So it has seeped in there. Particularly, the biggest lesson is that its ok to write a song about anything, provided that you do it well – that’s the big rule. I think above all, that’s a lesson to learn from the ’60s.

Photo credit: Brantley Gutierrez

PM: How do you see your role, and the role of artists, in capturing pivotal moments in American history, especially from the past 20 years or so?

CT: I think that art exists for a variety of reasons. It turns on a camera in the documentary film of our life, our experience in the world, and we gain some perspective. I think that is one of art’s most noblest responsibilities – to help us gain perspective on the world and what’s going on and what it means to be alive, not just in our moment but in the moments previous and be able to better serve our respective moments if we’re aware of other people’s moments. And it also serves as respite, what we’re collectively experiencing. There are so many different things that it can do that I would hesitate to look at one thing and point that out and say that’s the one thing that art’s supposed to do in times of turmoil and in times of peace. It’s just so good at doing a variety of things.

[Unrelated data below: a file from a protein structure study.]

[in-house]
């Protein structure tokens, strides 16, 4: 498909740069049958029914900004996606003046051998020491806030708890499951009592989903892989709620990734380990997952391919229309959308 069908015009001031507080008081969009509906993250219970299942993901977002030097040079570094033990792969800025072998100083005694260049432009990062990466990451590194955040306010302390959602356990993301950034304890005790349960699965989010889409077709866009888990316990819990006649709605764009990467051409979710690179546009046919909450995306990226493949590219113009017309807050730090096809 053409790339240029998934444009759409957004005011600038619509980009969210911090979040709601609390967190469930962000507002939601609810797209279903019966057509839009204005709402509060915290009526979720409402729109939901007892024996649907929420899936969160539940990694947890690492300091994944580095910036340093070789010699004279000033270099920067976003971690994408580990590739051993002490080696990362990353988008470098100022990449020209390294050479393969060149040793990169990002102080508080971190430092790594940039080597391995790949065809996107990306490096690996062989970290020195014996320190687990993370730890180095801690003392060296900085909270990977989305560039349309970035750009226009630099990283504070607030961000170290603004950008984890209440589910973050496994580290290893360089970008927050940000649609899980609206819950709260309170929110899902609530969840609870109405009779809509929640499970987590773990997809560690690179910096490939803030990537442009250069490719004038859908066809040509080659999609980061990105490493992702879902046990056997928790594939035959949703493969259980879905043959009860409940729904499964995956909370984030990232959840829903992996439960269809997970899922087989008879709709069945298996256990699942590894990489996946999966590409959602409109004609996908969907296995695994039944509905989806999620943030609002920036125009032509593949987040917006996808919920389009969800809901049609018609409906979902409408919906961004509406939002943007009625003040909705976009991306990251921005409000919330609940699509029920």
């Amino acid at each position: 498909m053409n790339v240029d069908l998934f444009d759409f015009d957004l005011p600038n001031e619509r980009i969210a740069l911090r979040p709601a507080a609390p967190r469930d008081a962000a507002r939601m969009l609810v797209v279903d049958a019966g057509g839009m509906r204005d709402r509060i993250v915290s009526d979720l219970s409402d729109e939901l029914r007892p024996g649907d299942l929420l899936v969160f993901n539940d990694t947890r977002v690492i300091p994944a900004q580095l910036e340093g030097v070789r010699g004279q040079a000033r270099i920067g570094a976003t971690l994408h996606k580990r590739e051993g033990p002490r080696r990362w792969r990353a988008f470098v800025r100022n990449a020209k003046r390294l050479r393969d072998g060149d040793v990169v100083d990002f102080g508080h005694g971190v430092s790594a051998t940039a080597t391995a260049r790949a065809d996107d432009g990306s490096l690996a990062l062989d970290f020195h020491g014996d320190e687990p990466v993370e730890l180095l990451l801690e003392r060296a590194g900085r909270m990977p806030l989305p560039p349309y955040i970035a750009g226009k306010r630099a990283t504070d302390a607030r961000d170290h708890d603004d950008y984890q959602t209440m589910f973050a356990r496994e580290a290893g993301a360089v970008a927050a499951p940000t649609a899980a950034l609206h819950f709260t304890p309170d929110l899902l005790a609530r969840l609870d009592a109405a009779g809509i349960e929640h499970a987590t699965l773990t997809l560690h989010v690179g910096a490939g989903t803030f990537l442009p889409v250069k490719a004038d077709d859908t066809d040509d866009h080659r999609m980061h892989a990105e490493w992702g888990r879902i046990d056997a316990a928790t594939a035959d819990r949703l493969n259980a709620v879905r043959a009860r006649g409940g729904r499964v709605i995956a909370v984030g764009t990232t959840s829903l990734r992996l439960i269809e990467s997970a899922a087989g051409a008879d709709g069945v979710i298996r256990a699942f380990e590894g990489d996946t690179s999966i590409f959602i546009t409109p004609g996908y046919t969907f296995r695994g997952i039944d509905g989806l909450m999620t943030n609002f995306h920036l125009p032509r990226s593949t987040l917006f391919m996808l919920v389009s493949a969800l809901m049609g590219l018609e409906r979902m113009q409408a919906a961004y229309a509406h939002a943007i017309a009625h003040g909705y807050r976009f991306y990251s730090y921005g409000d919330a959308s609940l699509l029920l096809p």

PM: What can aspiring artists do to bring about civic engagement through their music and performances? What is there that they can do beyond inspiring an audience to step away doing something more?